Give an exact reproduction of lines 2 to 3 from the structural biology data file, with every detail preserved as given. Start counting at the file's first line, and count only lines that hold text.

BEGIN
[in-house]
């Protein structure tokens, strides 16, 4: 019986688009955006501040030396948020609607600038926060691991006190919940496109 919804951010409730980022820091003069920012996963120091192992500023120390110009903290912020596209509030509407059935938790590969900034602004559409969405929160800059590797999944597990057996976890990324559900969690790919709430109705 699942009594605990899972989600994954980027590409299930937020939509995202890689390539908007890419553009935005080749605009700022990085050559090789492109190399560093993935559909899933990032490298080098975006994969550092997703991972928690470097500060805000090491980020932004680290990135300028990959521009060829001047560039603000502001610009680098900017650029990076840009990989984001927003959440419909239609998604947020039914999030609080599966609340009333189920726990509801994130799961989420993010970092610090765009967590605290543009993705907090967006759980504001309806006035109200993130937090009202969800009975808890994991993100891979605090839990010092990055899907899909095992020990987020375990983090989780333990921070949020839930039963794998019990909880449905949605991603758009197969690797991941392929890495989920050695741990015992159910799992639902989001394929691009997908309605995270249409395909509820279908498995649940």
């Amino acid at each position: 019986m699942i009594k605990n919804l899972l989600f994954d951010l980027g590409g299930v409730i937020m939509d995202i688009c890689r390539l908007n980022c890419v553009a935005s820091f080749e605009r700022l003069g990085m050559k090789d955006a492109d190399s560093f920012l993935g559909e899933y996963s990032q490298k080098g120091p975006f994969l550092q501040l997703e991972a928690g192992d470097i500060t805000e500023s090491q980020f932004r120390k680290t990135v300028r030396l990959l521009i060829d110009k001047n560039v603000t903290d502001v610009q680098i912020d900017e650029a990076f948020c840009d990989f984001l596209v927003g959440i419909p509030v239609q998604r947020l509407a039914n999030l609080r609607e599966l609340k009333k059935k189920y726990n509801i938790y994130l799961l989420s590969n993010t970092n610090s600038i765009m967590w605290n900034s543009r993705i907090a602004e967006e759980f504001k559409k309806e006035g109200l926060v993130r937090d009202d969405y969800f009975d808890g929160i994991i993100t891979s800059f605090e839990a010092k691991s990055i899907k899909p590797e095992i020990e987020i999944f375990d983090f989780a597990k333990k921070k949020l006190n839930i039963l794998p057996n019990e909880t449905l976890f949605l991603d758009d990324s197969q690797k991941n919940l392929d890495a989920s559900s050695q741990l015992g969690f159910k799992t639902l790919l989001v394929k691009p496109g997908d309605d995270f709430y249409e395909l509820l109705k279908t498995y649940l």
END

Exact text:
């Protein structure tokens, strides 16, 4: 019986688009955006501040030396948020609607600038926060691991006190919940496109 919804951010409730980022820091003069920012996963120091192992500023120390110009903290912020596209509030509407059935938790590969900034602004559409969405929160800059590797999944597990057996976890990324559900969690790919709430109705 699942009594605990899972989600994954980027590409299930937020939509995202890689390539908007890419553009935005080749605009700022990085050559090789492109190399560093993935559909899933990032490298080098975006994969550092997703991972928690470097500060805000090491980020932004680290990135300028990959521009060829001047560039603000502001610009680098900017650029990076840009990989984001927003959440419909239609998604947020039914999030609080599966609340009333189920726990509801994130799961989420993010970092610090765009967590605290543009993705907090967006759980504001309806006035109200993130937090009202969800009975808890994991993100891979605090839990010092990055899907899909095992020990987020375990983090989780333990921070949020839930039963794998019990909880449905949605991603758009197969690797991941392929890495989920050695741990015992159910799992639902989001394929691009997908309605995270249409395909509820279908498995649940």
């Amino acid at each position: 019986m699942i009594k605990n919804l899972l989600f994954d951010l980027g590409g299930v409730i937020m939509d995202i688009c890689r390539l908007n980022c890419v553009a935005s820091f080749e605009r700022l003069g990085m050559k090789d955006a492109d190399s560093f920012l993935g559909e899933y996963s990032q490298k080098g120091p975006f994969l550092q501040l997703e991972a928690g192992d470097i500060t805000e500023s090491q980020f932004r120390k680290t990135v300028r030396l990959l521009i060829d110009k001047n560039v603000t903290d502001v610009q680098i912020d900017e650029a990076f948020c840009d990989f984001l596209v927003g959440i419909p509030v239609q998604r947020l509407a039914n999030l609080r609607e599966l609340k009333k059935k189920y726990n509801i938790y994130l799961l989420s590969n993010t970092n610090s600038i765009m967590w605290n900034s543009r993705i907090a602004e967006e759980f504001k559409k309806e006035g109200l926060v993130r937090d009202d969405y969800f009975d808890g929160i994991i993100t891979s800059f605090e839990a010092k691991s990055i899907k899909p590797e095992i020990e987020i999944f375990d983090f989780a597990k333990k921070k949020l006190n839930i039963l794998p057996n019990e909880t449905l976890f949605l991603d758009d990324s197969q690797k991941n919940l392929d890495a989920s559900s050695q741990l015992g969690f159910k799992t639902l790919l989001v394929k691009p496109g997908d309605d995270f709430y249409e395909l509820l109705k279908t498995y649940l």